Exploring critical challenges to our presumptions on life
Recently a friend sent me a message asking for my comments regarding an article that made the radical assertion that Jesus isn’t the only way to heaven.
Instead of simply forming a singular response to my friend, I think this subject is worthy of pondering and sharing widely. It’s worth pondering if for no other reason than this claim of “Jesus is the only way” is the fundamental assertion of Christian supremacy for hundreds of millions of people.
Believe in Jesus? Yes? Then OK you get to go to heaven. No? Well then hellfire and brimstone for you my dear friend. Sorry about that eternal suffering stuff but what are you going to do since the good book clearly says so.
Or does it?
The assumption that Jesus is the only way to heaven arises primarily from a singular verse in the Gospel of John which proclaims: “Jesus said to him, “I am the way, and the truth, and the life. No one comes to the Father except through me.” (John 14:6).
If you have spent anytime exploring other religions, then you probably know that Christianity isn’t alone in this bold interpretation of its sacred scriptures that they have the only true path to God.
Yep, pert near every expression of faith has followers that can point to a verse in their sacred scriptures asserting that they alone have the one true way to God.
Again, the most generous of those holding this position will be sorry that you going burn in hell, but hey what can you do? After all its right there in the BOOK!
But how does that assertion’s claim resonate with the understanding that God is love? I just don’t see it.
In my advanced years after lots and lots of theological wrestling with concepts, creeds and traditions, I’ve come to the conclusion that this practice of drawing barriers & boundaries around the access to God is pretty much like drawing barriers and boundaries on the Globe. Yeah, I’ve concluded it’s a human trait to draw barriers & boundaries not a Godly trait.
The poet that wrote the book of Genesis made a very bold assertion very early on in this amazing book that attempts to convey how Creation came to be: “God saw everything that he had made, and indeed, it was very good” (Genesis 1:31). Now that verse resonates for me with the concept that God is love.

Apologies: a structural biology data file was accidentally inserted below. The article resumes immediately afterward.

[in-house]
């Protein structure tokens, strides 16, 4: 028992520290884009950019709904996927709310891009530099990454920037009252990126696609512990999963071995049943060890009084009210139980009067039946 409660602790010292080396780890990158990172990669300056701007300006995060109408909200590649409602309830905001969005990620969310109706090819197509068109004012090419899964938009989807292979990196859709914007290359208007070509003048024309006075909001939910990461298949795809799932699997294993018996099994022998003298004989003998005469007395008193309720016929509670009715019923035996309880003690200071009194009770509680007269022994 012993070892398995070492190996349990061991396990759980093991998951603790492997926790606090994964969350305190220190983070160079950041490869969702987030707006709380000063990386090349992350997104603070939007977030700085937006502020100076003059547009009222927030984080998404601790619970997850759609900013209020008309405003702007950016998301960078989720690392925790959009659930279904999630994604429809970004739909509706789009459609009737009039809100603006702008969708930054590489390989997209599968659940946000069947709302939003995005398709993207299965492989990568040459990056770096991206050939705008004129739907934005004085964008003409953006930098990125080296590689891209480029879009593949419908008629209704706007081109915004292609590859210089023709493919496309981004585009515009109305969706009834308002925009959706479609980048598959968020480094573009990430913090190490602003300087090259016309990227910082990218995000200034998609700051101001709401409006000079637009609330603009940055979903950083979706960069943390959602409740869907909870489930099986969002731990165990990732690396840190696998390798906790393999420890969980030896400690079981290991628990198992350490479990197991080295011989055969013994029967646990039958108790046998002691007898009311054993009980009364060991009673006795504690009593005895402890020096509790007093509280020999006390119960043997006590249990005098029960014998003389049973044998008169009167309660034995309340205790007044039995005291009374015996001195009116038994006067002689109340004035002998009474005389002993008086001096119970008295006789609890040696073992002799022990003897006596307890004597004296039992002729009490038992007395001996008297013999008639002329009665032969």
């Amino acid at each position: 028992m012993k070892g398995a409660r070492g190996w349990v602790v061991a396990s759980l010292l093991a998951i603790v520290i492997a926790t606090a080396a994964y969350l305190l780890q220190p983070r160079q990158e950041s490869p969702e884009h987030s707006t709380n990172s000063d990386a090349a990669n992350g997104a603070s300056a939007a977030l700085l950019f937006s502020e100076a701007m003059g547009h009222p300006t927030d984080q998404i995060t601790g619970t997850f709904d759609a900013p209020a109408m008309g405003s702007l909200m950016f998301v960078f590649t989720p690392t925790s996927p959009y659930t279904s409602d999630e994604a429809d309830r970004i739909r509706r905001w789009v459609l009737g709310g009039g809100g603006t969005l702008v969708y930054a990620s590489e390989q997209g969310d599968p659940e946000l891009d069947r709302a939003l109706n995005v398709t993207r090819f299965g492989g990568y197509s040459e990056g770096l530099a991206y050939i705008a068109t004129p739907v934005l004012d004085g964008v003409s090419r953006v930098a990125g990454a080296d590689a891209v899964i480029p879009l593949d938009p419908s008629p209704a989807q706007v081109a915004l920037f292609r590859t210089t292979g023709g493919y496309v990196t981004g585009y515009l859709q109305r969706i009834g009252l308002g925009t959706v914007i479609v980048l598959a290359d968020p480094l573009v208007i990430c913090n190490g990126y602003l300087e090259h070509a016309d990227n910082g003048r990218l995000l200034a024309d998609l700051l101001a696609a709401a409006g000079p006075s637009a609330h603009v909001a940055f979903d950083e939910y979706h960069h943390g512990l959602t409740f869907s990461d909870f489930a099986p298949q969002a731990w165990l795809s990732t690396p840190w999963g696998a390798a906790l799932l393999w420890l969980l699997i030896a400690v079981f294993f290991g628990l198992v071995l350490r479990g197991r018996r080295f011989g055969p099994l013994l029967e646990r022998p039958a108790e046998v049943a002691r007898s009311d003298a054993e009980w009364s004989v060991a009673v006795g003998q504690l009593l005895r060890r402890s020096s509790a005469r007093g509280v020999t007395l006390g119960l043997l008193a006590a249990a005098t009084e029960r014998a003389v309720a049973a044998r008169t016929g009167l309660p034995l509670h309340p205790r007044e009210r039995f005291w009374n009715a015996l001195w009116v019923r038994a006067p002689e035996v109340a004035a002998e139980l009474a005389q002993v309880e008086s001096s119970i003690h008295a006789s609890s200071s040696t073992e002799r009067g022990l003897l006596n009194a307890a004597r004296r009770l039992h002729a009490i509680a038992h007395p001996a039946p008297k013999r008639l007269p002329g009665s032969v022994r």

So, if everything and everyone of God’s creatures (yes including you & I and even those that don’t remotely resemble you & I) is deemed by God to be “Very Good” then where do we get the warped idea that we can create boundaries and barriers when God has not? On what basis do we get to judge and exclude others from God?
This concept of desiring to exclude others from being a member of God’s Good Creation is an ancient sin. I’m confident that archeologists can point to cave drawings which convey this very same concept: I’m on the inside and you are on the outside so just go ahead and die. It’s like we never outgrew the childhood cruelties practiced in the school yard except now we do it with weapons of economic deprivation or environmental degradation or mass destruction or at least erecting walls isolating us from “them others”.
This argument is played out exceeding well in chapters 10 & 11 of the Book of Acts where Peter is castigated by his fellow early disciples for having the audacity to go to Gentiles with the Good News. His response is one that guides much of my current understanding on a faith filled life: “who was I that I could hinder God?” (Acts 11:17)
There’s a basic human failing which is to attempt to be God or direct God or limit who God can love.
Who am I to think that I can limit God? Yeah, that’s a really tough question which if we are honest enough to raise it then it should knock us back to reality when we get tempted to be supreme over others or any of God’s good creation.
In full confession, I’m hopelessly Christian but for me that simply and totally means being a follower of Jesus not human dogma and creeds. So as to the common assertion that God is limited to reaching humans with the message to live a life rooted in love only through Christianity, who are we to hinder God?
So, returning to our opening verse of John 14:6. I find it helpful to my life faith journey to re-phrase it this way:
Jesus came to show me the truth about the way I am to live.
The way is first and forevermore rooted in the practice of sacrificial compassionate love seeking justice for all of God’s Good Creation.
As to boundaries and barriers? On my better days, I know that God would say tear them down.